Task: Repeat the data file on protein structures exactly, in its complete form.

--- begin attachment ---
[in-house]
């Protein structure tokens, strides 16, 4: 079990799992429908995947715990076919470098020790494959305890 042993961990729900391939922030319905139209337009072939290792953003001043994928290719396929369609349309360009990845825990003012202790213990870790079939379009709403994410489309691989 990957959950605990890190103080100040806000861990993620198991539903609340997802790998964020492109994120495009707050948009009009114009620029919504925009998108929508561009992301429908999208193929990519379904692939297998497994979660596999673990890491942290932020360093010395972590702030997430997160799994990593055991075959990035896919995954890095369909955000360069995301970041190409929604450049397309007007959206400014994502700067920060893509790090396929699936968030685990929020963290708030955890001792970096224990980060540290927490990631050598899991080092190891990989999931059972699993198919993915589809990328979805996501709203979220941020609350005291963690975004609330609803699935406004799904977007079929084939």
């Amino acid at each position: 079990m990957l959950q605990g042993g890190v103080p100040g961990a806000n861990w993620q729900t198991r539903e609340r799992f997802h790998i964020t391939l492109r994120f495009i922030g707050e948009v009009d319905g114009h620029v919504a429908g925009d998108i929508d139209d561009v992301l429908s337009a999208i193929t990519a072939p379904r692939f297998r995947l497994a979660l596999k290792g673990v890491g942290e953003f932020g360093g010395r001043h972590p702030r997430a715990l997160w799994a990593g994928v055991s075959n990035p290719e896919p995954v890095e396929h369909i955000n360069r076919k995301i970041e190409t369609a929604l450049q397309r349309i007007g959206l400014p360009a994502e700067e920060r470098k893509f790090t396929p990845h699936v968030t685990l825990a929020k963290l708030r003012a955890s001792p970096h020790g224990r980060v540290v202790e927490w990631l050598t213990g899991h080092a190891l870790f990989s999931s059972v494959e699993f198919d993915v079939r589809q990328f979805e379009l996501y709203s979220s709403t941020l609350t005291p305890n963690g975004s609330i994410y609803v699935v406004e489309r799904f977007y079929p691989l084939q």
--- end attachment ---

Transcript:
[in-house]
């Protein structure tokens, strides 16, 4: 079990799992429908995947715990076919470098020790494959305890 042993961990729900391939922030319905139209337009072939290792953003001043994928290719396929369609349309360009990845825990003012202790213990870790079939379009709403994410489309691989 990957959950605990890190103080100040806000861990993620198991539903609340997802790998964020492109994120495009707050948009009009114009620029919504925009998108929508561009992301429908999208193929990519379904692939297998497994979660596999673990890491942290932020360093010395972590702030997430997160799994990593055991075959990035896919995954890095369909955000360069995301970041190409929604450049397309007007959206400014994502700067920060893509790090396929699936968030685990929020963290708030955890001792970096224990980060540290927490990631050598899991080092190891990989999931059972699993198919993915589809990328979805996501709203979220941020609350005291963690975004609330609803699935406004799904977007079929084939």
């Amino acid at each position: 079990m990957l959950q605990g042993g890190v103080p100040g961990a806000n861990w993620q729900t198991r539903e609340r799992f997802h790998i964020t391939l492109r994120f495009i922030g707050e948009v009009d319905g114009h620029v919504a429908g925009d998108i929508d139209d561009v992301l429908s337009a999208i193929t990519a072939p379904r692939f297998r995947l497994a979660l596999k290792g673990v890491g942290e953003f932020g360093g010395r001043h972590p702030r997430a715990l997160w799994a990593g994928v055991s075959n990035p290719e896919p995954v890095e396929h369909i955000n360069r076919k995301i970041e190409t369609a929604l450049q397309r349309i007007g959206l400014p360009a994502e700067e920060r470098k893509f790090t396929p990845h699936v968030t685990l825990a929020k963290l708030r003012a955890s001792p970096h020790g224990r980060v540290v202790e927490w990631l050598t213990g899991h080092a190891l870790f990989s999931s059972v494959e699993f198919d993915v079939r589809q990328f979805e379009l996501y709203s979220s709403t941020l609350t005291p305890n963690g975004s609330i994410y609803v699935v406004e489309r799904f977007y079929p691989l084939q």